“These results allow psychometricians to (potentially) carefully shape the level of reliability for different ranges of ability by including carefully chose items. For example, in a certification situation in which a test can only be passed or failed, where there is only a single “cutscore,” and where the actually passing score is unimportant, a very efficient test can be developed by selecting only items that have high information near the cutscore. These items generally correspond to items whose difficulty is about the same as that of the cutscore.”

The eleven items in Table 47 and Chart 92 each peak near the point where item difficulty in measures is close to student difficulty in measures. The discovery or invention of this relationship is the key advantage of IRT over CTT.

These data show that a test item need not have to have (a commonly recommended) average score near 50% for useable results. Any cutscore from 50% to 80% would produce useable results on this test with an average score of 80% and cutscore (passing) of 70%.

"IRT is sometimes called strong true score theory or modern mental test theory because it is a more recent body of theory and makes more explicit the hypotheses that are implicit within CTT."

My understanding is that with CTT an item may be 50% difficult for the class without reveiling how difficult it is for each student (no location). With IRT ever item is 50% difficult for any student with a comparable ability (difficulty and ability at the same location).

I do not know what part of IRT is invention and what part is discovery on the part of some ingenious people. Two basic parts had to be fit together: information and measures by way of an inversion. Then a story had to be created to market the finished product; the Rasch model and Winsteps (full and partial credit) are the limit of my experience. The unfortunate name choice of “partial credit” rather than knowledge or skill and judgment may have been a factor in the Rasch partial credit model not becoming popular. The name, partial credit, falls into the realm of psychometrician tools. The name, Knowledge and Judgment, falls into the realm of classroom tools needed to guide the development of scholars as well as obtain maximum information from paper standardized tests; where students individually customized their tests (accurately, honestly, and fairly) rather than CAT where the test is tailored to fit the student; using best-guess, dated, and questionable second hand information.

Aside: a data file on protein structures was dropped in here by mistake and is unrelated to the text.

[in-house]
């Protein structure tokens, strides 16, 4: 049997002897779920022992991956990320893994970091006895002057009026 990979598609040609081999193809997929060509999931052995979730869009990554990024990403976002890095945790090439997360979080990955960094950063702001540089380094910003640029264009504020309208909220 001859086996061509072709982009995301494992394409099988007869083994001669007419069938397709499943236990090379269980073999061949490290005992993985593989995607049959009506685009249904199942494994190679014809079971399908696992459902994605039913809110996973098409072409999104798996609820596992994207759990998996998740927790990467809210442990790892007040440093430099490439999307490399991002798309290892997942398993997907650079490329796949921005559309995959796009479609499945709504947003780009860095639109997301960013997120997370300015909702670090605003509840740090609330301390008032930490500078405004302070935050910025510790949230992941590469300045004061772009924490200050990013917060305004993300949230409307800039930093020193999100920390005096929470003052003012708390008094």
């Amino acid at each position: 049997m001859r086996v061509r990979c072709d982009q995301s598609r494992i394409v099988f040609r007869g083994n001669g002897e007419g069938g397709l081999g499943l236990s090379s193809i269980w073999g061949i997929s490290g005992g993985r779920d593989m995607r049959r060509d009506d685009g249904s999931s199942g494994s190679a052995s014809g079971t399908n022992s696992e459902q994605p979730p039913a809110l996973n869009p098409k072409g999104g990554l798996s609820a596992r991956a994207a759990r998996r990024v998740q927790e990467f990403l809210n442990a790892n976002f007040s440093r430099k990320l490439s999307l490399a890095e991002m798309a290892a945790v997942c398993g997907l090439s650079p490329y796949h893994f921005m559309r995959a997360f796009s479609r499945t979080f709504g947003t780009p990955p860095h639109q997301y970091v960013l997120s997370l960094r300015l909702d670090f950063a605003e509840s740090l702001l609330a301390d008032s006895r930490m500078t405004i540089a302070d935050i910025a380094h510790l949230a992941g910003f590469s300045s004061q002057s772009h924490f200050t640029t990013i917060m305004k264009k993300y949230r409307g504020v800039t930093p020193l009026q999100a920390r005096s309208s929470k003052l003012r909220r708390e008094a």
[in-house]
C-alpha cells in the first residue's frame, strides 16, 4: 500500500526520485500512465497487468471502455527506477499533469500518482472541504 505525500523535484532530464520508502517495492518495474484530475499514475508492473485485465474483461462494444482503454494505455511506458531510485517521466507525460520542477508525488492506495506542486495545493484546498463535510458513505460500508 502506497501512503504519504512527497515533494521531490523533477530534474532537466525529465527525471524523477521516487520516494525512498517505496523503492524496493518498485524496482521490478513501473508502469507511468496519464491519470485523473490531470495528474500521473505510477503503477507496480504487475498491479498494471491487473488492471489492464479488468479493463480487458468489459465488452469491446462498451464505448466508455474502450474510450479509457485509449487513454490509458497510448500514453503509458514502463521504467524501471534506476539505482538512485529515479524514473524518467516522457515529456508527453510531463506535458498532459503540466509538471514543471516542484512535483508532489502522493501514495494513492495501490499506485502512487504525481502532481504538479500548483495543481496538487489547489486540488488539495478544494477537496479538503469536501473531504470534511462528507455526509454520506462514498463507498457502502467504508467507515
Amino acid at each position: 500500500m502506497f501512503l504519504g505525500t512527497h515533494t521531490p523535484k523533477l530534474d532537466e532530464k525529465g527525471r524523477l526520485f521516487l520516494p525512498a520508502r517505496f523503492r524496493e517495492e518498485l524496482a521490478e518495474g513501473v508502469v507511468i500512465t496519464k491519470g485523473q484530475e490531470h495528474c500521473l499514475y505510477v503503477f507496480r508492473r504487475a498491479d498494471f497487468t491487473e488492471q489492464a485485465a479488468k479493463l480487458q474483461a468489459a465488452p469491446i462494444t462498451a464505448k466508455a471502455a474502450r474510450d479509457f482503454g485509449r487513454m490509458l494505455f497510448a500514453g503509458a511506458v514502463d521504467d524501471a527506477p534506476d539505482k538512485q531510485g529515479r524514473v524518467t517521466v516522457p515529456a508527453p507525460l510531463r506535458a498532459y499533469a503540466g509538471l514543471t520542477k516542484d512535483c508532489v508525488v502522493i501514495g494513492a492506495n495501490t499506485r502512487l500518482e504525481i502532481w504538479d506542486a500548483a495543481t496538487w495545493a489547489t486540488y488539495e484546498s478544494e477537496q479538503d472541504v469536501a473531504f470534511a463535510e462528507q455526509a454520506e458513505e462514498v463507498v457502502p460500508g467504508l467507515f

IRT makes CAT possible. Please see "Adaptive Testing Evolves to Assess Common-Core Skills" for current marketing, use, and a list of comments, including two of mine. The exaggerated claims of test makers to assess and promote deveoping students by the continued use of forced-choice lower level of thinking tests continues to be ignored in the marketing of these tests to assess Common Core skills. Increased precision of nonsense still takes precedence over an assessment that is compatible with and supports the classroom and scholarship.

Serious mastery: Knowledge Factor.
Student development: Knowledge and Judgment Scoring (Free Power Up Plus) and IRT Rasch partial credit (Free Ministep).
Ranking: Forced-choice on paper or CAT.